While the Tamil Nadu government prohibits overt display of religious symbolism at its offices, little majoritarian breaches continue to be normalised at some places under the auspices of its lower bureaucracy.On Monday, a stone idol of Lord Vinayaka was consecrated amid grand rituals by a priest outside the office of the Krishnagiri Municipal Commissioner M.R. Vasantha, with the senior official herself and the staff in tow.
Conspicuous by her absence was the Chairperson of the Municipality Farida Nawab, who was unaware of the programme. The idol was erected next to an idol of Goddess Lakshmi, which was installed during the previous term by the then AIADMK chairman K.R.C. Thangamuthu. But none of the officials were aware of the April 1968 internal circular by the first DMK government or the subsequent 1993 Government Order (G.O.) under the AIADMK banishing religious symbols from government offices.
Secularism as the basic structure envisioned by the Constitution underlines a line of separation between State institutions and religion.Citing this “Secularism” and the “Secular Nature of the Indian State and its Government”, the 1968 circular an internal circular, issued by the then Chief Secretary C.A. Ramakrishnan under the first DMK government, ordered the removal of portraits of gods, goddesses and godmen from government offices/properties and added that it be carried out “without any show or attracting public attention.”
In 1993, the Personnel and Administrative Reforms Department under the AIADMK government issued a G.O. forbidding the conduct/installation of religious ceremonies/structures within government premises.In 2010, the Madras High Court directed the State government’s compliance with the 1993 order and forbade conduct of religious ceremonies or building of religious structures within government buildings.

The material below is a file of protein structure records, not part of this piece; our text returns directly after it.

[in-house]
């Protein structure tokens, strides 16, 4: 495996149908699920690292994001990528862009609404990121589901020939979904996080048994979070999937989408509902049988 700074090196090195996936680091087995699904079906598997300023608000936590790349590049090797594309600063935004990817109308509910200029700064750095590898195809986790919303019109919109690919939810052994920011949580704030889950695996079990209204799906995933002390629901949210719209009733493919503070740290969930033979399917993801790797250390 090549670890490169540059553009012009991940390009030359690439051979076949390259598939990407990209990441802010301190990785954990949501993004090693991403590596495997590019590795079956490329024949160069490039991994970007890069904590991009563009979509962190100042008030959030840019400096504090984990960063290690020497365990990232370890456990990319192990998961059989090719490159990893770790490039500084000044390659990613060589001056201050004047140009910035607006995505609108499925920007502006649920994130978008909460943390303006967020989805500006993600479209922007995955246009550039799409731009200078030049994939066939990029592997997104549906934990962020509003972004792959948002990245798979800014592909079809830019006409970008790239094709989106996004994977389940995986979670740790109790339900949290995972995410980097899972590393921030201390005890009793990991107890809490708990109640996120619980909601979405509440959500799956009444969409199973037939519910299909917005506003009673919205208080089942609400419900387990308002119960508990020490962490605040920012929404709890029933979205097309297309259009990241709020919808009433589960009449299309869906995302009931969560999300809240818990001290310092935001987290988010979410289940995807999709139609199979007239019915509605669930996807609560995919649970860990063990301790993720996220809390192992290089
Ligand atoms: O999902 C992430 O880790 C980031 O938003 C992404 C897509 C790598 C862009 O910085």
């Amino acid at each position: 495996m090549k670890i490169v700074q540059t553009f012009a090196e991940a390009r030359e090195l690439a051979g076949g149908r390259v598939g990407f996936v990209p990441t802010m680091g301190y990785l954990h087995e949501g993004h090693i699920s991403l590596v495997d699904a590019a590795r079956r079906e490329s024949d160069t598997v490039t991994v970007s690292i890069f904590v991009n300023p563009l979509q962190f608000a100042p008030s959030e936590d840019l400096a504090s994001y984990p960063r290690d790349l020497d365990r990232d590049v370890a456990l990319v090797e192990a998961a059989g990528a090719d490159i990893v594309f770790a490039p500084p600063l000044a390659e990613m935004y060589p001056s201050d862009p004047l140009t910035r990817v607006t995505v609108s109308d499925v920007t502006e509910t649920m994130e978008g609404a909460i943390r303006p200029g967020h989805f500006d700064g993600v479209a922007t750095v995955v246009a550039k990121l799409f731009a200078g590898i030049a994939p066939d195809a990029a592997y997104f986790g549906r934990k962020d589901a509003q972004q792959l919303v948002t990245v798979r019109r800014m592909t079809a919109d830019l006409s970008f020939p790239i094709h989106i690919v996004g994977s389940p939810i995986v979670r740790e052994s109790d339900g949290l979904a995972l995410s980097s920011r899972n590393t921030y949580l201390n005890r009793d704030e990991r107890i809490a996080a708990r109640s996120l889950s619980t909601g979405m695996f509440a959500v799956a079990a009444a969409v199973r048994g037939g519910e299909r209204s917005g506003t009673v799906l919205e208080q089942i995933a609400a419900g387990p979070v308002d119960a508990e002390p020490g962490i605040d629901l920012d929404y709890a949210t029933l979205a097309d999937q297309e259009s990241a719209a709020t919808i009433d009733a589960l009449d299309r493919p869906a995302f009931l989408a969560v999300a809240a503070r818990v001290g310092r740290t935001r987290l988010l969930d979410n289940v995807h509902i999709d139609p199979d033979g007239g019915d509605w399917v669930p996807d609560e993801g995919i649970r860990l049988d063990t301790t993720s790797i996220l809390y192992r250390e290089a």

However, the commonplace religiosity of the officialdom in many districts normalising inveigling of religious rituals and idols into government spaces has rendered the State’s practice of secularism tenuous.Last year, the DMK MP from Dharmapuri S. Senthil Kumar lashed out at local officials for conducting a ritualised “ground-breaking” ceremony led by a Hindu priest, flouting the “Dravidian Model” that espoused rationalism and secularism.
According to Ms. Vasantha: “All district commissionerates have a Vinayaka. Here there is only (Goddess) Amman, and I felt Vinayaka being the ‘first God’ will help in the smooth running of the office, easing tensions.” She was unaware of the secular dictates or the G.O.s. “The old building had a cement idol of Lakshmi, which broke, and the municipality staff requested me to get a stone statue,” says Mr. Thangamuthu, justifying his earlier action.
These continuing breaches also have a blasé indifference to the sensitivities of other faiths. Ms. Nawab, the DMK Chairperson of Krishnagiri Municipality, says, “I am a Muslim. I cannot even voice my opinion.Even if I feel it is not right to install a religious idol at a public place, and say so, it will be twisted as ‘she’s objecting because she’s a Muslim’. Even the Council was not aware of this.”
Aadhavan Deethchanya, general secretary, Tamil Nadu Progressive Writers and Association, called it a deliberate attempt to create hostility.“Majoritarian religious beliefs cannot be paraded into public spaces that is not exclusive to any community.Would it be acceptable if it was a Quran or a Cross in its place?Also, when the Commissioner is aware that the Chairperson of the Krishnagiri Municipality is a Muslim, it is an attempt to create social tensions, and she must be booked and suspended,” he said.